A HISTORIC CASE: The Difficulties of Passing On a Plantation
W orking in elder law, I’ve learned that people treasure all sorts of things. What may look from an outsider’s perspective like a simple trinket can prove to be a deeply important family heirloom. Helping pass on these items of rich personal significance to the next generation has always been one of the most important parts of my job. But one year, I had the opportunity to help pass on a piece of property that stood at the juncture of family importance and public historical significance. A client in his 90s had come to me in an effort to keep his home in the family. But this was no ordinary house; it was one of the oldest plantations in the state. Sitting at close to 2,000 acres, this property had been in my client’s family for generations. Unfortunately, the aging owner had no spouse or children to be granted survivor’s rights. Hungry real estate developers were already beginning to circle, wanting to buy the property and subdivide it. I say important without meaning grand. Plantation houses are a dark reminder of the most egregious chapter in our nation’s history. But as painful as our state’s legacy of slavery is to face, the last thing we should ever do is gloss over or tear down the evidence of that institution’s existence. The deep wounds left by chattel slavery are still healing to this day. Concealing those scars of oppression only benefits future oppressors.
However, maintaining this historic property while also keeping it in the client’s family would prove difficult. Like many facing the estate planning process, this client was less than enthusiastic about having other people involved in his affairs. But he came to realize that his peace of mind over maintaining this historic heirloom outweighed his need for independence. That’s when he reached out to extended family for help. If you’ve been in my office for any extended period of time, you’ll know I have a mantra: “Your people are your plan.” We can draft the tightest legal documents and the most airtight estate plans, but none of that means anything if you don’t have trusted family or friends willing to step up to the plate. Thankfully, this elderly gentleman had extended family members who were able to help him in his time of need. The client had someone in the family with the passion and work ethic to preserve and maintain his interests and health in his later years. Thanks to the actions of this family member, the man was in a far less vulnerable situation than he had been previously and was able to actively pursue his estate planning goals. Both he and his cousin were determined to find the right fit for the plantation — someone in the family with the gumption to preserve and maintain such a sprawling historic property.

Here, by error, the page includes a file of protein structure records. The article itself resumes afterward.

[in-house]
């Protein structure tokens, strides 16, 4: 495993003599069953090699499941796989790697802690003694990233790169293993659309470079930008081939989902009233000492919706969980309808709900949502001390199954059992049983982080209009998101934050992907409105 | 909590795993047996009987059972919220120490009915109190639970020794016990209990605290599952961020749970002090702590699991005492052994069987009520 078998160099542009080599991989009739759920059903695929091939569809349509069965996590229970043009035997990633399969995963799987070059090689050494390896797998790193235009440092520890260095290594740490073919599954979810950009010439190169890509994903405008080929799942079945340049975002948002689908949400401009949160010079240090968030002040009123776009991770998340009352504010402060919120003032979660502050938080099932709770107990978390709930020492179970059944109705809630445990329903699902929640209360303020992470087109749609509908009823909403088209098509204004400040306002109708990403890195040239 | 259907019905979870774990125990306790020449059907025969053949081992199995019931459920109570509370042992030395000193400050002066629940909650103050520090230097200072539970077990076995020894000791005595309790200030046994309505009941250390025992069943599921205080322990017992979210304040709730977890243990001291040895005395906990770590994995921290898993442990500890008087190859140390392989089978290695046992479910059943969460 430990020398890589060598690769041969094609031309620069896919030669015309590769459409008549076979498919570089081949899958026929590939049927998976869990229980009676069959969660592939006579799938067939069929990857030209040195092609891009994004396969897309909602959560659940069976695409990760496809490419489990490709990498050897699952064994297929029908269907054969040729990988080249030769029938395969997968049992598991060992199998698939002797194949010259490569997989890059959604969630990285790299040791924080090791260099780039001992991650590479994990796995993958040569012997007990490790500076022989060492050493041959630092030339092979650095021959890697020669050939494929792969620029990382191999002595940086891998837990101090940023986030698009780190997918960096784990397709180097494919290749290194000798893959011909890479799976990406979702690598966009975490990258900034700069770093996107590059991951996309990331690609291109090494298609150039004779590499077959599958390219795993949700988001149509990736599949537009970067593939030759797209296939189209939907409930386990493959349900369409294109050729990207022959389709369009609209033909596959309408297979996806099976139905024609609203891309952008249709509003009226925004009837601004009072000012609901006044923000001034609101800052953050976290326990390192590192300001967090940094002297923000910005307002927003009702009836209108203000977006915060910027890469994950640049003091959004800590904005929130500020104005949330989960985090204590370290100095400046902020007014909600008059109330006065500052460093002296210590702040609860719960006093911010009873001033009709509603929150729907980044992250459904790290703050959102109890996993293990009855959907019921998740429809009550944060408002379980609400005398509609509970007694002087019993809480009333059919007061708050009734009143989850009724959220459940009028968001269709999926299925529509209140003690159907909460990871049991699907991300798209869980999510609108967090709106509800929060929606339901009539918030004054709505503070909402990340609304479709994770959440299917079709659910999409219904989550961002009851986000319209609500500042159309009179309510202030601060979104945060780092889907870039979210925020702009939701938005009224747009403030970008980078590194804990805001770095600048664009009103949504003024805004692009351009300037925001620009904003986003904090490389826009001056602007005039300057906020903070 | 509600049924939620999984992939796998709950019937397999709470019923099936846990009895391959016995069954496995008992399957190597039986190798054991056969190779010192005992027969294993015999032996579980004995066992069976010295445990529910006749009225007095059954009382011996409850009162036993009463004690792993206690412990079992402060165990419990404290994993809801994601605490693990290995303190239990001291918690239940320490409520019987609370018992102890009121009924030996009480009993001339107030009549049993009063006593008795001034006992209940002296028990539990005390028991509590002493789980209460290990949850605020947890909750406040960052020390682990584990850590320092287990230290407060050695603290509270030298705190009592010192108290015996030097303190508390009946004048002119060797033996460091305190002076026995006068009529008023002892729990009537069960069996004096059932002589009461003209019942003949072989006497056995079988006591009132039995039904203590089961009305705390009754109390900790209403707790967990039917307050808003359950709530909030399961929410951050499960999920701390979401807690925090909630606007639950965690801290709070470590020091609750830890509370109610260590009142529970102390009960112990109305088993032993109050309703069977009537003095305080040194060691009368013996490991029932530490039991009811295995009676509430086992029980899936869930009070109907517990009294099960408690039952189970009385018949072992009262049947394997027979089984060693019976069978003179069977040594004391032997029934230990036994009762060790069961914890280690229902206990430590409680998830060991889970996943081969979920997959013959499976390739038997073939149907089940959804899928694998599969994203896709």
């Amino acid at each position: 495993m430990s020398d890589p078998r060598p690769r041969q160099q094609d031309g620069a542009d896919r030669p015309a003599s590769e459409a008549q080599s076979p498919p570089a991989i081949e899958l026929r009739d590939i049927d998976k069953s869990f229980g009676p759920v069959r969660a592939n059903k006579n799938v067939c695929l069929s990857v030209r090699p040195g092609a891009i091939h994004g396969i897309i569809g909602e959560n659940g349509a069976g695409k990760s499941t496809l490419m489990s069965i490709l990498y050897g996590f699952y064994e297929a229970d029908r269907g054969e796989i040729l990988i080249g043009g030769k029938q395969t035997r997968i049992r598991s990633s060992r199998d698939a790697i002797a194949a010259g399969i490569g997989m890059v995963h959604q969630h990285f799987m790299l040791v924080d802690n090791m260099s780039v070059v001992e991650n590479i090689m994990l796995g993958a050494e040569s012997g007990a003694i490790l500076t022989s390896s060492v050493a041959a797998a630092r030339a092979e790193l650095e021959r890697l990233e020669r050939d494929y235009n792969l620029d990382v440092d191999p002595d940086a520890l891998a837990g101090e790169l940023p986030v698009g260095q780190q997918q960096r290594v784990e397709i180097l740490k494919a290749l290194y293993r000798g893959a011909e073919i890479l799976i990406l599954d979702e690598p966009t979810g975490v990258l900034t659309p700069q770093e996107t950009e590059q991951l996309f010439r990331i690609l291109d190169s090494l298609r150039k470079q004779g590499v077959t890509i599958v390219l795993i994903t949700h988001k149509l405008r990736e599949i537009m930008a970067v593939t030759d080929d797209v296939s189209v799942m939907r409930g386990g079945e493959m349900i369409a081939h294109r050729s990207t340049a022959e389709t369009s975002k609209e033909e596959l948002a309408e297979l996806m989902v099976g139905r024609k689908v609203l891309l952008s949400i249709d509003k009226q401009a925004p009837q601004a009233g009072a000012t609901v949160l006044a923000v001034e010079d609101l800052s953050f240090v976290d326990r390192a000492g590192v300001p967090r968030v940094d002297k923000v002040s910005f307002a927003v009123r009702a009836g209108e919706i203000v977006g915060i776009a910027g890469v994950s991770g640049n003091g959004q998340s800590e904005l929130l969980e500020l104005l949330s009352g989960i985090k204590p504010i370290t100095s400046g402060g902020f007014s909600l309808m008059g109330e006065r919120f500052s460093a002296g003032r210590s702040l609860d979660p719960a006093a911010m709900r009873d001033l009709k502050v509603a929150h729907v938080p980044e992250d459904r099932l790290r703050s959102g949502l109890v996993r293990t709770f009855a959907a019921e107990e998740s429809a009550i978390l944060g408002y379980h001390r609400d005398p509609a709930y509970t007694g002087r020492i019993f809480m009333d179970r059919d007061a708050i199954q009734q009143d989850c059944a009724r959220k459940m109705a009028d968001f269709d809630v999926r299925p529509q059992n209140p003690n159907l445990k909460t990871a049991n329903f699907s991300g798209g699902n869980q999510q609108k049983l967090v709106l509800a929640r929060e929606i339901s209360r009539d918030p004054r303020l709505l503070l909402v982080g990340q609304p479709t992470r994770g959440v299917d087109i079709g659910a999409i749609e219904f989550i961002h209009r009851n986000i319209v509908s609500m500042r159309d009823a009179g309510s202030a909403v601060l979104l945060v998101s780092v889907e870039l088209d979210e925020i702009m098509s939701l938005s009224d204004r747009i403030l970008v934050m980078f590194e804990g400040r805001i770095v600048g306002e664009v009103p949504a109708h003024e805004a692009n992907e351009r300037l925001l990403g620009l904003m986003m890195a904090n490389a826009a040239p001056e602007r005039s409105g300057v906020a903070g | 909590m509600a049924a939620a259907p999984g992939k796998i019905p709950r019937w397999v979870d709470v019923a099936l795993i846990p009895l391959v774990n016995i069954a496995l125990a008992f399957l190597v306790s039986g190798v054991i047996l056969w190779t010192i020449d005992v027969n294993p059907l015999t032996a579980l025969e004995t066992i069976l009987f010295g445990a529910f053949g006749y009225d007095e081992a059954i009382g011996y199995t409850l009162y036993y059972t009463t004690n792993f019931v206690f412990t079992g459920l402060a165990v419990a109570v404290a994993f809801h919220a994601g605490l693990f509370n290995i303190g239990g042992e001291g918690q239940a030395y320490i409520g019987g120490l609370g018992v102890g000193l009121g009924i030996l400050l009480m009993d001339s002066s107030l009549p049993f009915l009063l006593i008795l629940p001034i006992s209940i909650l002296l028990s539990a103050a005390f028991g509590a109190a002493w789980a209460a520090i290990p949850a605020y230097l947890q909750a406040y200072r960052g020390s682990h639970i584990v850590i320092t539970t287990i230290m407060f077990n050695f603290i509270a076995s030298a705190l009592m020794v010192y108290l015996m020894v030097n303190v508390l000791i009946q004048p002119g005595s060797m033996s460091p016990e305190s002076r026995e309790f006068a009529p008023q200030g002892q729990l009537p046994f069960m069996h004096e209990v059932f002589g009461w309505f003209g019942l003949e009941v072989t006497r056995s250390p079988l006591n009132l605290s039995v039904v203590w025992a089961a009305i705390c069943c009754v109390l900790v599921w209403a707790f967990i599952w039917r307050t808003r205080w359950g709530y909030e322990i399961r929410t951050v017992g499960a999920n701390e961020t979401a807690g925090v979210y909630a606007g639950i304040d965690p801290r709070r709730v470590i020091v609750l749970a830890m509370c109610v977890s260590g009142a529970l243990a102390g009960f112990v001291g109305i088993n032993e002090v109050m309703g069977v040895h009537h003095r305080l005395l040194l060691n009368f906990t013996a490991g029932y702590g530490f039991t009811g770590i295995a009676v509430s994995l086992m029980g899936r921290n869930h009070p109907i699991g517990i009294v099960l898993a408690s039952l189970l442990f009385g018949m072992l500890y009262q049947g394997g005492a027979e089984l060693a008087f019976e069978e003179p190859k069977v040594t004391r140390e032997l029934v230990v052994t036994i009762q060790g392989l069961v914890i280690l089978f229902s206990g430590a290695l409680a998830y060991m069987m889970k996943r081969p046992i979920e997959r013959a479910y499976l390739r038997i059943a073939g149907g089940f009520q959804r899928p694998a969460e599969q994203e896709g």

As our law office often does for vulnerable clients, we threw ourselves into researching the man’s remaining extended family and were able to reach out to a niece. Thankfully, this niece and her husband were willing to take on the monumental responsibility. Having a 2,000-acre piece of state history suddenly become your responsibility is a little more troublesome than having an unwanted china set bequeathed to you. Together with the client and this young couple, we were able to draw up an estate plan that ensured the property would get the care it needed while remaining in the family. I cannot emphasize how much these young folks stepped up to the plate. They committed to the preservation of the property and have placed much of it into a conservation easement to protect it from development. It all goes back to my mantra: An estate plan is nothing without caring, compassionate people. As unique as this case was, at the end of the day, my team and I treated it like any other. National historic significance or no, each one of us has treasures. It’s our job to help you
ensure they are passed on to the right people who will treat them with the care and respect they deserve.
Do you have estate planning or elder law-related questions? Write to me at email@example.com with Asked and Answered in the subject line. Your identity will be kept confidential. The opinions offered in this column are not intended to replace or substitute any financial, medical, legal, or other professional advice.
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